The City Diary: Glorious Kazakh benefit
Sunday 05 December 2010
Nursultan Nazarbayev, the president of natural resource-rich Kazakhstan, has a starring role in the US Embassy cable leaks, with tales of his "cordial relationship" with Prince Andrew, and his fondness for horses. Not included (so far) is a story about Nazarbayev and Kazakhmys – the FTSE-100 miner – uncovered by campaign group Global Witness earlier this year, although the tale dates back to 2006 and a five-night stay at London's swanky Lanesborough hotel.
The president ran up a £30,000 tab, but more interesting is the fact that the bill was sent to Kazakhmys, a firm that has batted off suggestions that it is, in effect, run by the Kazakh regime. It explains: "In November 2006, Kazakhmys paid some accommodation and expenses for the visit of a major Kazakh trade delegation to London. Mr Nazarbayev was part of this."
Still, what catches the eye is the bill's penultimate entry, which shows the President spending £9 on "Spectator Magazines". That would be the issue carrying a substantial feature on Kazakhstan, entitled "Who needs Borat?". The author? One N Nazarbayev. You'd have thought he'd have got a free copy.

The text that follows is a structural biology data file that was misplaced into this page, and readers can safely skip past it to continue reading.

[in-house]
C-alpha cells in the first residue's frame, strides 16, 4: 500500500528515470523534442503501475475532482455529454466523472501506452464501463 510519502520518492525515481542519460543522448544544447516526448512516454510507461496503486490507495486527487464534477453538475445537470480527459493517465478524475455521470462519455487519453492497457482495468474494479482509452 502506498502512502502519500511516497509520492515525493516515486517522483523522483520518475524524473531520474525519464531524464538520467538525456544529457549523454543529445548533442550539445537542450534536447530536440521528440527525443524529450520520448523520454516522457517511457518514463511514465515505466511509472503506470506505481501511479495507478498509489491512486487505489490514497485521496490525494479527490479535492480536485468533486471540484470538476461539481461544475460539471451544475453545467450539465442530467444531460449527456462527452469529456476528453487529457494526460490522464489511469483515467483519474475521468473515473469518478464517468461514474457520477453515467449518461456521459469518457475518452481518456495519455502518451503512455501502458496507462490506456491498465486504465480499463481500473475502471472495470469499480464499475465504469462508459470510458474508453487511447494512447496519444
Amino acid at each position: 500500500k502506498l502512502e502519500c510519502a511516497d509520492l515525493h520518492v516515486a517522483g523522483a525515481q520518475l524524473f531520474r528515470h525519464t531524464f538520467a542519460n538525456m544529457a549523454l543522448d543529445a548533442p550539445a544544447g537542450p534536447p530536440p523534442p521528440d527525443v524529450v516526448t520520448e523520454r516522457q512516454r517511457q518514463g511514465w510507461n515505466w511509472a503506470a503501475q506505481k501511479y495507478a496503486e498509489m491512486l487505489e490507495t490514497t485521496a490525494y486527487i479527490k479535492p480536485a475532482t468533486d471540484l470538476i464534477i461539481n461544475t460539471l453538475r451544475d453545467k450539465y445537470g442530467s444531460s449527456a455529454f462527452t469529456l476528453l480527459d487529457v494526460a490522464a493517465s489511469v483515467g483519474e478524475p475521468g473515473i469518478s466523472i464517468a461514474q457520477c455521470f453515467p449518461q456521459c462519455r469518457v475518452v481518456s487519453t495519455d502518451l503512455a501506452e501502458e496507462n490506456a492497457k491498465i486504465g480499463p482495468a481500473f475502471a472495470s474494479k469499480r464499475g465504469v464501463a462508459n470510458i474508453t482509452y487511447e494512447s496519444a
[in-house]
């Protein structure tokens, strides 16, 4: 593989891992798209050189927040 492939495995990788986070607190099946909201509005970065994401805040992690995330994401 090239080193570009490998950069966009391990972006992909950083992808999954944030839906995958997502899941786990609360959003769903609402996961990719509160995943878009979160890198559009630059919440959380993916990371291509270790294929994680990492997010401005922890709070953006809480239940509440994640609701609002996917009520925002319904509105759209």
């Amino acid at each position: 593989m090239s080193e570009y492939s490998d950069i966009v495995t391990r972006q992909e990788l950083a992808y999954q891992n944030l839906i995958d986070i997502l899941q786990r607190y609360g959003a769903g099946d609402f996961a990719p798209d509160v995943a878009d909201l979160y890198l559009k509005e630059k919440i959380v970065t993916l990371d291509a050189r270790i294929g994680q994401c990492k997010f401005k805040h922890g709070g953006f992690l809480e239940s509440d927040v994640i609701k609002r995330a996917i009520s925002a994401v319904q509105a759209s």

A month ago I speculated how the dishy Antonio Horta-Osorio, set to take charge of Lloyds Banking Group, might change the bank's culture once he's up on the black horse. One area floated was strengthening the risk department, after Horta-Osorio bragged to the Treasury Select Committee last year that this was one reason for the decent crisis enjoyed by his former bank, Santander. That guess proved unusually prescient. Juan Colombas was announced last week as Lloyds' new chief risk officer. The most famous (independent thinking) head of risk at Lloyds' HBOS arm was Paul Moore, who kept raising concerns about the bank's exposure to then boss Sir James Crosby. Moore's reward? He got whacked.
Politicians on stage ...
Yes, Prime Minister is now running at London's Gielgud Theatre, starring David Haig as PM Jim Hacker. But you can also find the inspiration behind much of its humour in the real world. The Office of Tax Simplification – it really does exist – has identified 1,000 areas of tax relief that might be axed, and some rules are so obscure that they can only have been designed to give civil servants work to do. There's the "historic exemption from excise duty on the importation of Angostura bitters"; income taxes on "non-UK residents participating in the 2012 Olympics helping to deliver the games"; and "cycle to work days – provision of meals" which are exempt from income tax and National Insurance. The spirit of Sir Humphrey lives on.
... cover your backs
Incidentally, the stage play is all about the financial crisis and global warming (oh, and underage sex). Still, here's one of my favourite gags from the script: "The definition of a political memoir? The case for the defence."
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